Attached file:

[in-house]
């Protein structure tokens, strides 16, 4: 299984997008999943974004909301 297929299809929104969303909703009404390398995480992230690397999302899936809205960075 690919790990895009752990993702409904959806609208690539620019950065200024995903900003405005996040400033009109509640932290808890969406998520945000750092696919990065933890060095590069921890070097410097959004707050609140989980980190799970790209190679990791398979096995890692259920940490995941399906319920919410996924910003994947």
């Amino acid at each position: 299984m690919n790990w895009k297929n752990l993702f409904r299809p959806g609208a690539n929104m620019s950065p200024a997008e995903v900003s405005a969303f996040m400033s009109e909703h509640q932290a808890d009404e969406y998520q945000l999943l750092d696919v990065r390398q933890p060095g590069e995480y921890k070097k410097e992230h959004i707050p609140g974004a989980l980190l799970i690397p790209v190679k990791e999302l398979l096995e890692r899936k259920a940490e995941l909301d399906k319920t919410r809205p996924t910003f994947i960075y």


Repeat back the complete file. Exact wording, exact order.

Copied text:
[in-house]
């Protein structure tokens, strides 16, 4: 299984997008999943974004909301 297929299809929104969303909703009404390398995480992230690397999302899936809205960075 690919790990895009752990993702409904959806609208690539620019950065200024995903900003405005996040400033009109509640932290808890969406998520945000750092696919990065933890060095590069921890070097410097959004707050609140989980980190799970790209190679990791398979096995890692259920940490995941399906319920919410996924910003994947």
């Amino acid at each position: 299984m690919n790990w895009k297929n752990l993702f409904r299809p959806g609208a690539n929104m620019s950065p200024a997008e995903v900003s405005a969303f996040m400033s009109e909703h509640q932290a808890d009404e969406y998520q945000l999943l750092d696919v990065r390398q933890p060095g590069e995480y921890k070097k410097e992230h959004i707050p609140g974004a989980l980190l799970i690397p790209v190679k990791e999302l398979l096995e890692r899936k259920a940490e995941l909301d399906k319920t919410r809205p996924t910003f994947i960075y």